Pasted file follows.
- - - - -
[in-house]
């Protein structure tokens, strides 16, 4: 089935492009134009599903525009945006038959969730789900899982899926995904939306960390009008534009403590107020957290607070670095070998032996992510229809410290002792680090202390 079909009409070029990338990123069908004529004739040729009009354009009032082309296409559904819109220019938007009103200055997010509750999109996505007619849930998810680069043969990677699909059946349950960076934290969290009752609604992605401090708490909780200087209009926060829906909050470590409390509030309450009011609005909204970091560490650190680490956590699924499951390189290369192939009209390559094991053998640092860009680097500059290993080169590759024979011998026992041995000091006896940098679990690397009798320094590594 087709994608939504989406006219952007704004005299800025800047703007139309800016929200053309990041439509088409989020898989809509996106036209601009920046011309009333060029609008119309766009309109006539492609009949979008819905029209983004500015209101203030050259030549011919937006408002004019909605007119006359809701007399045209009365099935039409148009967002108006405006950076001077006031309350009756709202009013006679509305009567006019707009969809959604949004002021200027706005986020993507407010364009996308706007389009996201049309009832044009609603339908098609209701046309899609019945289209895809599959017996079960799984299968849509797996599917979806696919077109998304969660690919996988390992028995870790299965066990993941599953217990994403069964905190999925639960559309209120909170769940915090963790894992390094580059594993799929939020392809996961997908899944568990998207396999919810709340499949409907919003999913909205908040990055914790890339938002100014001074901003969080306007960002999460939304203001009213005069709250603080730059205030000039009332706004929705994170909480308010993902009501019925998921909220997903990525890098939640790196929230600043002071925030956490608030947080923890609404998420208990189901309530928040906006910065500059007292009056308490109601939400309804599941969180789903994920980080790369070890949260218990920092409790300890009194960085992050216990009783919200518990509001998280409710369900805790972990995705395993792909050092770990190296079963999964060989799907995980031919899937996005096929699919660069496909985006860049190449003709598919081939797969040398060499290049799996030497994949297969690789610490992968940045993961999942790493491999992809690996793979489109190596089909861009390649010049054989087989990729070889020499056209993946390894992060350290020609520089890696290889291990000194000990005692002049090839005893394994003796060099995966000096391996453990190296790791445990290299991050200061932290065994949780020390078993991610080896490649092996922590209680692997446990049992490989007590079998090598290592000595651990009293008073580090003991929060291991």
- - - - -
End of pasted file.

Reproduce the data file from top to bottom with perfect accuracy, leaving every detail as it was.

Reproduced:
[in-house]
């Protein structure tokens, strides 16, 4: 089935492009134009599903525009945006038959969730789900899982899926995904939306960390009008534009403590107020957290607070670095070998032996992510229809410290002792680090202390 079909009409070029990338990123069908004529004739040729009009354009009032082309296409559904819109220019938007009103200055997010509750999109996505007619849930998810680069043969990677699909059946349950960076934290969290009752609604992605401090708490909780200087209009926060829906909050470590409390509030309450009011609005909204970091560490650190680490956590699924499951390189290369192939009209390559094991053998640092860009680097500059290993080169590759024979011998026992041995000091006896940098679990690397009798320094590594 087709994608939504989406006219952007704004005299800025800047703007139309800016929200053309990041439509088409989020898989809509996106036209601009920046011309009333060029609008119309766009309109006539492609009949979008819905029209983004500015209101203030050259030549011919937006408002004019909605007119006359809701007399045209009365099935039409148009967002108006405006950076001077006031309350009756709202009013006679509305009567006019707009969809959604949004002021200027706005986020993507407010364009996308706007389009996201049309009832044009609603339908098609209701046309899609019945289209895809599959017996079960799984299968849509797996599917979806696919077109998304969660690919996988390992028995870790299965066990993941599953217990994403069964905190999925639960559309209120909170769940915090963790894992390094580059594993799929939020392809996961997908899944568990998207396999919810709340499949409907919003999913909205908040990055914790890339938002100014001074901003969080306007960002999460939304203001009213005069709250603080730059205030000039009332706004929705994170909480308010993902009501019925998921909220997903990525890098939640790196929230600043002071925030956490608030947080923890609404998420208990189901309530928040906006910065500059007292009056308490109601939400309804599941969180789903994920980080790369070890949260218990920092409790300890009194960085992050216990009783919200518990509001998280409710369900805790972990995705395993792909050092770990190296079963999964060989799907995980031919899937996005096929699919660069496909985006860049190449003709598919081939797969040398060499290049799996030497994949297969690789610490992968940045993961999942790493491999992809690996793979489109190596089909861009390649010049054989087989990729070889020499056209993946390894992060350290020609520089890696290889291990000194000990005692002049090839005893394994003796060099995966000096391996453990190296790791445990290299991050200061932290065994949780020390078993991610080896490649092996922590209680692997446990049992490989007590079998090598290592000595651990009293008073580090003991929060291991």